While you may be aware of the SEC’s whistleblower program, which has awarded hundreds of millions of dollars to those offering information and assistance to the agency in cracking cases and successful enforcement actions, you may not know that the Commodity Futures Trading Commission (CFTC) also has a whistleblower program.
Like the SEC’s program, monetary awards paid to whistleblowers come from the Congressional-established CFTC Customer Protection Fund. The fund is solely financed from monetary sanctions paid to the CFTC by violators of the Commodities Exchange Act (CEA.)
Corrupt Practices Bulletin
The CFTC recently published a news release regarding whistleblowers and corrupt practices. That is, improper payments or other incentives intended to influence government agents or officials. Commonly known as “bribes” or “kickbacks,” these corrupt practices may include:
- Misappropriating nonpublic material that a trader would want to know
- Payments made to get business connected to trading and advising, dealing with derivatives or swaps, and making those payments from investor funds
- Any action that affects, impacts, or manipulates the prices of derivatives
Individuals engaging in such activity may be charged with fraud, manipulation, false reporting, and a range of other charges under the agency’s regulations and/or the Commodity Exchange Act (CEA).
Who Is A CFTC Whistleblower?
Just as the SEC does, the CFTC’s Whistleblower Program also pays monies to people who step up and provide credible information to the agency that results in $1M or more in collected sanctions.
Nearly anyone with information can be a whistleblower. Sometimes the whistleblower is an “insider,” an employee other individual with access to “inside information,” but not always. A whistleblower can also be a victim of fraud, or someone else who witnesses misconduct by others. However, a whistleblower is only an individual; an entity such as a company isn’t eligible.
Whistleblowers help the public by notifying authorities of conduct that harms the public, while also earning financial compensation for themselves.
If you suspect any kind of misconduct, please contact us for a no-cost consultation. Our CFTC whistleblower attorneys can help you if you have information regarding securities or investment fraud, violations of federal securities laws, false filings, market manipulation, or other misconduct. To be eligible, you must provide timely, credible, and original information or analysis.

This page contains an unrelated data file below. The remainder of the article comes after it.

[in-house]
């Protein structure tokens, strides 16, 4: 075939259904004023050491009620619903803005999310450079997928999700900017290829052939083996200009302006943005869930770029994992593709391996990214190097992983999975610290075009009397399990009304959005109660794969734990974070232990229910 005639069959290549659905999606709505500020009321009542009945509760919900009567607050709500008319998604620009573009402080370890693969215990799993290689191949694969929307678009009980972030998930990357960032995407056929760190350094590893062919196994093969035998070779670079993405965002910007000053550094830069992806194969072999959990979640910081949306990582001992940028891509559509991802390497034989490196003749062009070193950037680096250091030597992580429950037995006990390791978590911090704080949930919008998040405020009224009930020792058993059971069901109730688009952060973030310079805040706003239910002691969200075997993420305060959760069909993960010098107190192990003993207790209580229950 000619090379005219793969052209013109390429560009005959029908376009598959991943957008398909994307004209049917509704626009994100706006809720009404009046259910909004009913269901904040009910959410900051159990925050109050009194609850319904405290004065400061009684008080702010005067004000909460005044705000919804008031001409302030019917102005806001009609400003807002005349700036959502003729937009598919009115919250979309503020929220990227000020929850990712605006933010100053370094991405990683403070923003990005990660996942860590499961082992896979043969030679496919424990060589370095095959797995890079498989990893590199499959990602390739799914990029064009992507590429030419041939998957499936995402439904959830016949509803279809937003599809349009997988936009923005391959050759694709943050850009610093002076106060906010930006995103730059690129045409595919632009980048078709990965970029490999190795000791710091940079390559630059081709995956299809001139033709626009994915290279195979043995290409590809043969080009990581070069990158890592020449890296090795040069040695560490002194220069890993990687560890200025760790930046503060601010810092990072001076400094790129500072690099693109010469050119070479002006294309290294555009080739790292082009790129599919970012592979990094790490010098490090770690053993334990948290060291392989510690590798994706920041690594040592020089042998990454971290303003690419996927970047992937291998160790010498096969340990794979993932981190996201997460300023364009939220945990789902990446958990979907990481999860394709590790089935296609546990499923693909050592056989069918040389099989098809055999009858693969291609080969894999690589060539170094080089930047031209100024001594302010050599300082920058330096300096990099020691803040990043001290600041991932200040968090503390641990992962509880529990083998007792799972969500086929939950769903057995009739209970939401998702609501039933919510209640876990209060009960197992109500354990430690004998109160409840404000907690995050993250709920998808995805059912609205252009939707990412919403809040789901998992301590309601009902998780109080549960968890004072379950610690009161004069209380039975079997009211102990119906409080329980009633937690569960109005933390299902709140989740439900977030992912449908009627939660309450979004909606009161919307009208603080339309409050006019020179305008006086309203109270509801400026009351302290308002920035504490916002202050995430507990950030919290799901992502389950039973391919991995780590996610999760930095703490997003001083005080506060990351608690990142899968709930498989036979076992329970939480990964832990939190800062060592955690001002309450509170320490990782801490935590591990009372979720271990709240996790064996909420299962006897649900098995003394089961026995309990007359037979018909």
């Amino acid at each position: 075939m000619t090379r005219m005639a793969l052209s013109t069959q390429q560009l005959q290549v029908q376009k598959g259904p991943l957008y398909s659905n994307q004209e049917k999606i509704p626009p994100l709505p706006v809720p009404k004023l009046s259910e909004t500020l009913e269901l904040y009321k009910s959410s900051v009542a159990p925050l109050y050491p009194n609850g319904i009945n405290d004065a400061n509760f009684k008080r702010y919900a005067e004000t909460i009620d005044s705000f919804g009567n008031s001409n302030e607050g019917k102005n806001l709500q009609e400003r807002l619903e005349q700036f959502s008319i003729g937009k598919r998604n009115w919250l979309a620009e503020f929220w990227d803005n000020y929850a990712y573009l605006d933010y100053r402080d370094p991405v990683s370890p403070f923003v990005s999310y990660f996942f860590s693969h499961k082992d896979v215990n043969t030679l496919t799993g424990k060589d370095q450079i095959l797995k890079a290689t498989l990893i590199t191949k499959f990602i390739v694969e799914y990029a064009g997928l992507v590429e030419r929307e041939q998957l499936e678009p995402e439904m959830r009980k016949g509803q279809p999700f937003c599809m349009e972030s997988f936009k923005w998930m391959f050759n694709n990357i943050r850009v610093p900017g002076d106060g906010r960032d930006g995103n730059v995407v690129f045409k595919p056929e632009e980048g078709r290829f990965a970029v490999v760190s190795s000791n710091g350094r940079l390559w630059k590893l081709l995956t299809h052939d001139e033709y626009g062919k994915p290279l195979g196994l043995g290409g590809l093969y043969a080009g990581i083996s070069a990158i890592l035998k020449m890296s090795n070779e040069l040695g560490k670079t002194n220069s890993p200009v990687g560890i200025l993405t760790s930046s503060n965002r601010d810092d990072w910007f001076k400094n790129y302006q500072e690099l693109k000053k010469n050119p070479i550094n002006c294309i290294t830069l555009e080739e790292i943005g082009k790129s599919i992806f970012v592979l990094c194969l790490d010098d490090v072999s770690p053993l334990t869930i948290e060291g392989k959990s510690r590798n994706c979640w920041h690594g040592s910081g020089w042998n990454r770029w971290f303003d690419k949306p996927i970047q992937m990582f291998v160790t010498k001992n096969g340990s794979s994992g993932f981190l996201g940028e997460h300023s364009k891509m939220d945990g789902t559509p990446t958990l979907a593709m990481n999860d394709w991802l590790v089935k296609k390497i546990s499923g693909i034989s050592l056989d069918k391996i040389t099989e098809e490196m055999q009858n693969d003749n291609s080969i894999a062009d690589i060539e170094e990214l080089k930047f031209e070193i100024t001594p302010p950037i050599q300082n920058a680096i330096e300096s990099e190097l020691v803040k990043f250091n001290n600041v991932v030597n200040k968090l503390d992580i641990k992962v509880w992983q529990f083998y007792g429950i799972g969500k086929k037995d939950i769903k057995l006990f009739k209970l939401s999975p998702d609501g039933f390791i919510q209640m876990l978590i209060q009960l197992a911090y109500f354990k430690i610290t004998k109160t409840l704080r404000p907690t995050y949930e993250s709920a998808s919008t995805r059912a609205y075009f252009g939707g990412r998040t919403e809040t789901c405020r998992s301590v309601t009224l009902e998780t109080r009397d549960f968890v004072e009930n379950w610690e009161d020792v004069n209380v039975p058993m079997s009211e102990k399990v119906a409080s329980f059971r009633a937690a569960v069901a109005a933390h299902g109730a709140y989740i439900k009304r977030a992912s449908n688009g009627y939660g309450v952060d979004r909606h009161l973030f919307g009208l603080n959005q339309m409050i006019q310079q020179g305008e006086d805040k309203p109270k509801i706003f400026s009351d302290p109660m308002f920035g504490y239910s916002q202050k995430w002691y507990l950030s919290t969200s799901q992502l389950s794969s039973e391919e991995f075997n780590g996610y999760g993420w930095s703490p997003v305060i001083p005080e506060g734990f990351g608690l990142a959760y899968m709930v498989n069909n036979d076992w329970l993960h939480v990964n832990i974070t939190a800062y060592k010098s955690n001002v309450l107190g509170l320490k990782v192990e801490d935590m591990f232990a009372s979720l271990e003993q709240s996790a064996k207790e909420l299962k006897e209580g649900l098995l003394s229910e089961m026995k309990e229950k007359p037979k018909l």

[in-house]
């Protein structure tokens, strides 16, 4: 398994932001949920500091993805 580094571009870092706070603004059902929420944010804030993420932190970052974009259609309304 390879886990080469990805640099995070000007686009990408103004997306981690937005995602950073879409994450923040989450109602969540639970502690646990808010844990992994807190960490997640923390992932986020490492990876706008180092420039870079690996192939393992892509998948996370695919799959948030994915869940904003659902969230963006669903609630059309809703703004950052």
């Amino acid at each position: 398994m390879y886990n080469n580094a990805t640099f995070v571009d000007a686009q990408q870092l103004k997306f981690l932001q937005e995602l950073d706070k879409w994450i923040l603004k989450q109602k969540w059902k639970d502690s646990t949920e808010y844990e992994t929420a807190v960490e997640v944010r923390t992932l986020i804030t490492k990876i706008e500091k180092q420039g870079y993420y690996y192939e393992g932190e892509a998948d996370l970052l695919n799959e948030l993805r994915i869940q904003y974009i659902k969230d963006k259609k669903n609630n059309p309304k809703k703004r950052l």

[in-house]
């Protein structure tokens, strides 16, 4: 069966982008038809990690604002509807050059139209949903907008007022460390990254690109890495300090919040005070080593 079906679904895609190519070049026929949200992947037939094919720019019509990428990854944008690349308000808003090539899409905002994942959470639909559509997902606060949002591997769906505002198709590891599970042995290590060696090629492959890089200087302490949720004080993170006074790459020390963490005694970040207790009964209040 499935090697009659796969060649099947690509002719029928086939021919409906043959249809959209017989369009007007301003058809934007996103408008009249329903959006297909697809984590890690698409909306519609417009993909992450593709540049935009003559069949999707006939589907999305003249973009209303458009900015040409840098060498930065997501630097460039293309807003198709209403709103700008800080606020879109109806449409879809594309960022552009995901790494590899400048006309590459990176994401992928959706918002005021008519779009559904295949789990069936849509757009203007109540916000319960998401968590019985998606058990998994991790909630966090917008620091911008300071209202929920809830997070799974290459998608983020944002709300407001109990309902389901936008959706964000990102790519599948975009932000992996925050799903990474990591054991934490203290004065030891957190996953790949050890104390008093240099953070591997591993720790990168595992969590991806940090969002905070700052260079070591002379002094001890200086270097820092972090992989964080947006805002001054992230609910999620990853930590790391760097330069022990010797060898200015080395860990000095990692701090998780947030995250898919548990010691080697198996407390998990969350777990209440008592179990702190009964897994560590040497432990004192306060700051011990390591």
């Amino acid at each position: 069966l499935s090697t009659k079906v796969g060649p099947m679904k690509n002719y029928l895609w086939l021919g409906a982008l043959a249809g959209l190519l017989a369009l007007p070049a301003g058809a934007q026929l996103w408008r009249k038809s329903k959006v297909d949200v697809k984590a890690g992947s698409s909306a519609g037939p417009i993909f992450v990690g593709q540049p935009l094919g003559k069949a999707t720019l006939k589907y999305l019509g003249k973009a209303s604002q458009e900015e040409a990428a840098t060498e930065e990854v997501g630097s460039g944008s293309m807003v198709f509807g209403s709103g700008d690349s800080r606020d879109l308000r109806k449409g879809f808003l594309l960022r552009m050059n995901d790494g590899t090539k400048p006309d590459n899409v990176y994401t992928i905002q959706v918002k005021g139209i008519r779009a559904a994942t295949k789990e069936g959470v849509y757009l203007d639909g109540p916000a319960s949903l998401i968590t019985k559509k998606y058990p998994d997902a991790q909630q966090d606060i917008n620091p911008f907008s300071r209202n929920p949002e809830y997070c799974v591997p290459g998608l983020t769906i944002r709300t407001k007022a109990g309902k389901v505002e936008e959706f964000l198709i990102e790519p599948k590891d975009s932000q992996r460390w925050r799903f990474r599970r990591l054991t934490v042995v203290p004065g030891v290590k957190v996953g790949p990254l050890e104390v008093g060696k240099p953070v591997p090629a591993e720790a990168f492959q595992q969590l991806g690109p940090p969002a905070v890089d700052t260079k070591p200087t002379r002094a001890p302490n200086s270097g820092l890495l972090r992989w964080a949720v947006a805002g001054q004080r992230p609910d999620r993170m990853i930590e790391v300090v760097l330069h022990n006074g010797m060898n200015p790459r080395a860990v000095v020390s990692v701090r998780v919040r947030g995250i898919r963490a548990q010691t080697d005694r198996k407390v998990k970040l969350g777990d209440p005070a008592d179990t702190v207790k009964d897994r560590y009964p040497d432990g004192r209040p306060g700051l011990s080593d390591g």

What Is The CFTC?
The predecessors to the CFTC were the Grain Futures Act of 1922 and the Commodity Exchange Act of 1936 to oversee primarily agricultural commodity futures in the US. The CFTC is independent US government agency created in 1974 to oversee all manner of futures trading.
In addition to commodities and other physical trading, futures trading has expanded into the financial industries. This includes securities from US and foreign sources, as well as currencies and stock indexes.
In December 2000, Congress passed the Commodity Futures Modernization Act of 2000. This required both the Securities and Exchange Commission (SEC) and the CFTC to develop a joint regulatory agency for single-stock futures. These futures began trading in November 2002. The Dodd-Frank Wall Street Reform and Consumer Protection Act in 2010 also expanded the CFTC’s reach to the derivatives market.
The CFTC oversees these different markets and encourages competition. The agency’s oversight also protects these markets against fraud and other deceitful trading practices. Although they do no formal regulation, the agency does set standards for new major swap participants and dealers. Additionally, the CFTC helps the derivatives markets offset price risk and with price discovery.
Their mission statement is,“. . . to promote the integrity, resilience, and vibrancy of the U.S. derivatives markets through sound regulation.”
Retaining Experienced SEC Whistleblower Attorneys
Silver Law Group represents victims of securities and investment fraud. We have successfully recovered millions of dollars for investors through FINRA and NFA arbitration. Our attorneys have litigated cases involving futures, derivatives, excess fees and fraud on the market. Also, we have a dynamic practice representing whistleblowers before the CFTC and SEC. Contact us through our online form or at (800) 975-4345 for a consultation. Our attorneys work on a contingency fee basis, which means it costs nothing to hire us and we have the incentive to get you the maximum award.